The surviving Boston bombing suspect — the one who was captured near his boat-side confession, who entered the hospital in critical condition only to speak a single word at his bedside hearing, then offered early excuses in the ongoing investigation before being transferred to a prison hospital — has recovered enough to move about and speak freely, enough so that he's calling his mother to proclaim his and his brother's total innocence. The Associated Press interviewed Dzhokhar Tsarnaev's mother, Zubeidat Tsarnaeva, on Thursday afternoon, and she recalled a recent conversation with her son: "He didn't hold back his emotions either, as if he were screaming to the whole world: What is this? What's happening?" The younger Tsarnaev, it appears, is very confused: "I could just feel that he was being driven crazy by the unfairness that happened to us, that they killed our innocent Tamerlan," said the mother, who has been as frequently reliable of a source for media check-ins on the secret investigation as she has been an unreliable parent and arbiter of honesty. She has maintained that both of her sons are innocent since Dzhokhar's identification and subsequent capture.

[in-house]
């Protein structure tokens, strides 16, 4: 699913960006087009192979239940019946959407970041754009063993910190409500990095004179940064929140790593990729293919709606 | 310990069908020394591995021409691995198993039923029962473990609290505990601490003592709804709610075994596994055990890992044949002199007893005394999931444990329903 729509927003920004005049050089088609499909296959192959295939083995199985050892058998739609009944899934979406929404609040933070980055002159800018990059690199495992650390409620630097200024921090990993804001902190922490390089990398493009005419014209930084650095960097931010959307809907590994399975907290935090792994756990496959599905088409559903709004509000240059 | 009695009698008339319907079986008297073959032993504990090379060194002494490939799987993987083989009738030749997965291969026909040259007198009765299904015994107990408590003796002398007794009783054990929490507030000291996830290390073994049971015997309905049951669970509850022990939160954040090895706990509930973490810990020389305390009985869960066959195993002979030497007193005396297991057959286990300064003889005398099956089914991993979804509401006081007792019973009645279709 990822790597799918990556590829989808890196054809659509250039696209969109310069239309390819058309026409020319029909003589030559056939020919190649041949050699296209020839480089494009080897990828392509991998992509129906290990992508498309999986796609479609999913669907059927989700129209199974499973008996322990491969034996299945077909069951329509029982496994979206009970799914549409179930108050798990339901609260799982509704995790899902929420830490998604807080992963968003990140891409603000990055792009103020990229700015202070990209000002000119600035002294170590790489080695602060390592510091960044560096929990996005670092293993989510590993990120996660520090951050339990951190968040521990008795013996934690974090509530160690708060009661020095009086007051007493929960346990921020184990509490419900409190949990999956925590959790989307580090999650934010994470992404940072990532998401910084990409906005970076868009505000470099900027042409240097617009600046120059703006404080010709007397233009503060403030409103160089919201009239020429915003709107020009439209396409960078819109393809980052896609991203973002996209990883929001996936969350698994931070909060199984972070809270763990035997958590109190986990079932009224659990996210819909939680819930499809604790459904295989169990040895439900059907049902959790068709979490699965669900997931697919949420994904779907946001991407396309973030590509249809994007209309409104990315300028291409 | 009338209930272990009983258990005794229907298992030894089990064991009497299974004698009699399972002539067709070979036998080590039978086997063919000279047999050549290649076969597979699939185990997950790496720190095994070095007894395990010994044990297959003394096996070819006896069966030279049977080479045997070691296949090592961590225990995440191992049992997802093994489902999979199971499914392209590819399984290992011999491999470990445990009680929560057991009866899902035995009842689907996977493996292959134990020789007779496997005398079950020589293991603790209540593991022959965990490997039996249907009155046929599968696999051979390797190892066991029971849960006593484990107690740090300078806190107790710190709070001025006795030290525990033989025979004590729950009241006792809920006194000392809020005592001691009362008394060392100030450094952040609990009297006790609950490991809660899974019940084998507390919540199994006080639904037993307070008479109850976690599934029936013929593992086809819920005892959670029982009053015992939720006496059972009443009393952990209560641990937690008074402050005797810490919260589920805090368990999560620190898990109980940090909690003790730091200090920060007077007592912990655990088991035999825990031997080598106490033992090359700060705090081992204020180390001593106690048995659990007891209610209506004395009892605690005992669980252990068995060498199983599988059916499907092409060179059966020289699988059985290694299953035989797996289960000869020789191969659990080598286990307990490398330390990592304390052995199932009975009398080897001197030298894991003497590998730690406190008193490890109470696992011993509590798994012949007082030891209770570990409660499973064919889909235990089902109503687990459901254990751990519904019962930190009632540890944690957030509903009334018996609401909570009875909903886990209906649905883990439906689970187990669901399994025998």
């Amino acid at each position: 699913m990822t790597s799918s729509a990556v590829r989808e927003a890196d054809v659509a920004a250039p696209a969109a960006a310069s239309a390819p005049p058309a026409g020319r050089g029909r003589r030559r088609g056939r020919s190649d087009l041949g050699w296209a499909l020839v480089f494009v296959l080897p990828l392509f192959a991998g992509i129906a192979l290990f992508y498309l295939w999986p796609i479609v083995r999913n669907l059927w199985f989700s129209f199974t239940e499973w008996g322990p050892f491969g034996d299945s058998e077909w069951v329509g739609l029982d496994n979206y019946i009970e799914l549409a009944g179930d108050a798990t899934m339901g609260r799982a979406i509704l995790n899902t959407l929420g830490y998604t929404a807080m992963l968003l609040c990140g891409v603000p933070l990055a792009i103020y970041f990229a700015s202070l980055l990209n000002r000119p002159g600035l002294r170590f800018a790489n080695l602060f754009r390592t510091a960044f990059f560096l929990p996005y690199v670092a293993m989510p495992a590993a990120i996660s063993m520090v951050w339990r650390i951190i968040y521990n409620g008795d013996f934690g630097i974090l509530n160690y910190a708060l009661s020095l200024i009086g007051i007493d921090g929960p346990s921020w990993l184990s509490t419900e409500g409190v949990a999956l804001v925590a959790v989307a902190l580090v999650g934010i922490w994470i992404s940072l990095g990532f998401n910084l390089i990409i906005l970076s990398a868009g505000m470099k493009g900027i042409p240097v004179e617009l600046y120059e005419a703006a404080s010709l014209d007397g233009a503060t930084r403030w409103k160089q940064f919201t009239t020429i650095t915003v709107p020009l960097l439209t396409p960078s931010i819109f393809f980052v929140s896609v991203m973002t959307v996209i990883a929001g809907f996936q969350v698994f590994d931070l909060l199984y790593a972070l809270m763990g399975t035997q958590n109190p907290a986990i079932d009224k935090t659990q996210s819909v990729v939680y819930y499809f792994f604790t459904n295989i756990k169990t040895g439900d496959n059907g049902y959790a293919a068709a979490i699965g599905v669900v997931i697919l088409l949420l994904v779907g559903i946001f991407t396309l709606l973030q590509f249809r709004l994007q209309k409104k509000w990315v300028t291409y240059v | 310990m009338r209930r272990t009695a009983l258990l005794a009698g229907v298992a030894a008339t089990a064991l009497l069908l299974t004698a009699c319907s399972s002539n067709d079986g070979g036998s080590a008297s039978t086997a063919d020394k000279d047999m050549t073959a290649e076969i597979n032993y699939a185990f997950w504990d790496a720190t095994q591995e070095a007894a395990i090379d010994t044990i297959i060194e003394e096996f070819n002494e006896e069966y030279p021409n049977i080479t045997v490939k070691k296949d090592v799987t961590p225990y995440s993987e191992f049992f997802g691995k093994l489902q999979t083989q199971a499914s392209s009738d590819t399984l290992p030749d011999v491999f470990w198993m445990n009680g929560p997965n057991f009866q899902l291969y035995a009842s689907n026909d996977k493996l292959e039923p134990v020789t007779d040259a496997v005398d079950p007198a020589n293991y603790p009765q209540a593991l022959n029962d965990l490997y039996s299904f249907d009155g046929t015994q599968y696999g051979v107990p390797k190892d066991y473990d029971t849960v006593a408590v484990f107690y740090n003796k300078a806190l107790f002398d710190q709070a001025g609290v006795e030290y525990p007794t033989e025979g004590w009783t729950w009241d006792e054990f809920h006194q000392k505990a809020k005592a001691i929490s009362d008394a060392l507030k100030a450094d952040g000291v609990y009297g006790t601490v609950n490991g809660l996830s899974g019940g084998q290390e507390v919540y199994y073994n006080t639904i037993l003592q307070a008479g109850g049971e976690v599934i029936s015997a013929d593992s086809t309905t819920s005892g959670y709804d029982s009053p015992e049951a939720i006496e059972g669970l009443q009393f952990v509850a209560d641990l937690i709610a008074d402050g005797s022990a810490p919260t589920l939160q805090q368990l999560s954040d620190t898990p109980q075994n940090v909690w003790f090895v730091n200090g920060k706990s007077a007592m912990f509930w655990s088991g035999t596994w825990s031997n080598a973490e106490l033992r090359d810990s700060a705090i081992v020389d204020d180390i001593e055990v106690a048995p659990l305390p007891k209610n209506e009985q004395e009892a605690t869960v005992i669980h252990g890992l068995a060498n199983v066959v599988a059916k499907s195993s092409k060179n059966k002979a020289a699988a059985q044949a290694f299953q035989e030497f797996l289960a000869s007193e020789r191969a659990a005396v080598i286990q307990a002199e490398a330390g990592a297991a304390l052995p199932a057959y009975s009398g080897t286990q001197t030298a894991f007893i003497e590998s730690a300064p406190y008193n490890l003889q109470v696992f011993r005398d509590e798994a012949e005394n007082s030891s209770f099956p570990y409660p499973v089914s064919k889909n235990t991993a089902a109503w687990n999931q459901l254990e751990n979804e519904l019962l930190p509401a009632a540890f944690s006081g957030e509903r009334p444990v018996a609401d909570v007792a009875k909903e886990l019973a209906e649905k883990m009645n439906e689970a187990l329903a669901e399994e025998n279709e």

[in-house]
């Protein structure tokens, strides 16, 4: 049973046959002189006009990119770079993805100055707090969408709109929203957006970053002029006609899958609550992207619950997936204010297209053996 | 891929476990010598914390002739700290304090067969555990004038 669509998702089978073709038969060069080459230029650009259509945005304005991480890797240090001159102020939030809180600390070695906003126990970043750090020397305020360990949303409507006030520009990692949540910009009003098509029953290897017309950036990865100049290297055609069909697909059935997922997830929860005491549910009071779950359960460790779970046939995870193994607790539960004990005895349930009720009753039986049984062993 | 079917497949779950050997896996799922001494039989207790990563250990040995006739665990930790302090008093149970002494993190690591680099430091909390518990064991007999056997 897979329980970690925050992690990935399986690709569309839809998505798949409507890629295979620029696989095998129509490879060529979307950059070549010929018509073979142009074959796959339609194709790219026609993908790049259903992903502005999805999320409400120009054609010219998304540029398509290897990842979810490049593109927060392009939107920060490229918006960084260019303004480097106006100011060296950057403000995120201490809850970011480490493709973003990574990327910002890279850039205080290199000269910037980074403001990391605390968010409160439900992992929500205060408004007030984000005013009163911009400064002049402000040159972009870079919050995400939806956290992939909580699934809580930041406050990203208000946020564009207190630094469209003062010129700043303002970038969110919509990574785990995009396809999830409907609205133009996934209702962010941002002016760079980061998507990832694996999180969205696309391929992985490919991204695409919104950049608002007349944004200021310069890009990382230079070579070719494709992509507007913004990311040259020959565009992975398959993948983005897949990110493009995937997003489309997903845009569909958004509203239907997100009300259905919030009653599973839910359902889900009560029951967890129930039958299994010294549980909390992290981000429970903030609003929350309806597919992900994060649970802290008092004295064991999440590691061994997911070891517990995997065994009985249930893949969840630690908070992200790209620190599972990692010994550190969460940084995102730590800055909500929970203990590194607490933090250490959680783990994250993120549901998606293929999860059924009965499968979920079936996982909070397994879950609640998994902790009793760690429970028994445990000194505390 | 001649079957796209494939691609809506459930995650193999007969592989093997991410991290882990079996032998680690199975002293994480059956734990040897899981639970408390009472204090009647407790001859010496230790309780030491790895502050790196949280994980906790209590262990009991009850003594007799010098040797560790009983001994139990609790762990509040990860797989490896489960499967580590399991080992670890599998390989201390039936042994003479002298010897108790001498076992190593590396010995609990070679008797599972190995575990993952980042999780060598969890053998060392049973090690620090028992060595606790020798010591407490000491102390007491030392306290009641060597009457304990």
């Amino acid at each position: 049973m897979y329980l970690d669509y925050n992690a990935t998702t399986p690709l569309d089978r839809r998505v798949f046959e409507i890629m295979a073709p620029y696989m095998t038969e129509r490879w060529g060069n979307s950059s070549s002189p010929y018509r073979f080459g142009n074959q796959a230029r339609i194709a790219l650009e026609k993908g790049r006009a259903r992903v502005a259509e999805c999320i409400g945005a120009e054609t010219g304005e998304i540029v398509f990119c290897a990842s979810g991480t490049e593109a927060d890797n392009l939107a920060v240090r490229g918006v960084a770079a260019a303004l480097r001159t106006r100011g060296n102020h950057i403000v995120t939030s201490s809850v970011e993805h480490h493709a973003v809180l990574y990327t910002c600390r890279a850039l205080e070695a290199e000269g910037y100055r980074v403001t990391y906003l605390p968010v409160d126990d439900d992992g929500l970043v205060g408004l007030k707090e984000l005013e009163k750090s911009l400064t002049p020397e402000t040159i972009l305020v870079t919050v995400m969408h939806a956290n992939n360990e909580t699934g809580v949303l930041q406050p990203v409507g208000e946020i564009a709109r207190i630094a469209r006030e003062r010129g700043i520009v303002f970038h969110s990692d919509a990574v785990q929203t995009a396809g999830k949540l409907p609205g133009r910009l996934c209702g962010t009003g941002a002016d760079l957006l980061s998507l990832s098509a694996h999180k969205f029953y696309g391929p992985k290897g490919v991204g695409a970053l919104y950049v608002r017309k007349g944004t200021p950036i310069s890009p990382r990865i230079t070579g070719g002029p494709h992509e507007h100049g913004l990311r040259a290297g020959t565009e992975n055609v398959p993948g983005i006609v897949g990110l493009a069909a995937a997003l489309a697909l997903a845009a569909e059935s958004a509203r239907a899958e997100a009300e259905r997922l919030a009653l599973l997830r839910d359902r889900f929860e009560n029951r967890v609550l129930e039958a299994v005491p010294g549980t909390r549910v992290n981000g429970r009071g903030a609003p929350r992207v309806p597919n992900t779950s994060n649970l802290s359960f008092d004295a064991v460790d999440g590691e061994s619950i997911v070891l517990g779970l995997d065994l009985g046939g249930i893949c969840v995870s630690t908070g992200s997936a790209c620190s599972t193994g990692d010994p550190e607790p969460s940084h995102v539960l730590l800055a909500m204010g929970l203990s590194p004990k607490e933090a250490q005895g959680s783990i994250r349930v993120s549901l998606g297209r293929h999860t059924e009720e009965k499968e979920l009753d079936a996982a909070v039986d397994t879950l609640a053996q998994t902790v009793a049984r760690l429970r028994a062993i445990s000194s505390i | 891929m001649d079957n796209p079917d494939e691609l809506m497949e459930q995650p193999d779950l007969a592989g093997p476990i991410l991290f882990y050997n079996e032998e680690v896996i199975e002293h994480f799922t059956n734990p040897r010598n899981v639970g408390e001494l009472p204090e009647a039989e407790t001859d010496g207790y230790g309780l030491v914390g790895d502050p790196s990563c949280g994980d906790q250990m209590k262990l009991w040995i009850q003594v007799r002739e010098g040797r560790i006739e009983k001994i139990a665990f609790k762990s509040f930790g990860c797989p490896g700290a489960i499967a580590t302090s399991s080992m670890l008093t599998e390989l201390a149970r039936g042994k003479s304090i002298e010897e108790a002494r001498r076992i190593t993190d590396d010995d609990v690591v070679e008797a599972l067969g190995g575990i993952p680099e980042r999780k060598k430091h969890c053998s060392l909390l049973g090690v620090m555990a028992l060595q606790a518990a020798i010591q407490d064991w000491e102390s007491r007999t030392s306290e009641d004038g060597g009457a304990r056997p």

The game of telephone with the press aside, word Dzhokhar's amnesic confusion doesn't exactly fit into previous reports regarding his knowledge about the case. Late last month Tsarnaev had enough wits about him to stop talking about the bombing after he was read his Miranda rights. "Dzhokhar Tsarnaev immediately stopped talking after a magistrate judge and a representative from the U.S. Attorney's office entered his hospital room and gave him his Miranda warning, a U.S. law enforcement source and four officials of both political parties briefed on the interrogation," the AP reported at the time. Regardless of guilt or innocence, that clearly signals that the 19-year-old terrorism suspect knew the stakes of his interrogation — and the careful wording to come.

Earlier this month, multiple sources reported that Tsarnaev scrawled a confession on the interior of the boat in which investigators found him. CBS's John Miller reported that the note would be used in court against Tsarnaev, who faces charges of using a weapon of mass destruction and maliciously destroying property resulting in death:

The note, scrawled with a pen on the interior wall of the cabin, said the bombings were retribution for what the U.S. did to Muslims in Afghanistan and Iraq, and called the Boston victims collateral damage in the way Muslims have been in the U.S.-driven wars. When you attack one Muslim, you attack all Muslims, the note added.

Sources told CNN and NBC News that these were similar to sentiments Tsarnaev expressed in his bedside interrogation in a Boston hospital before attorneys read his rights.

Of course, Tsarnaev's mental state and his alleged claims of innocence matter because he could face the death penalty for the WMD charge. His original pre-trial date was actually set for today, but a judge has pushed back proceedings to July 2.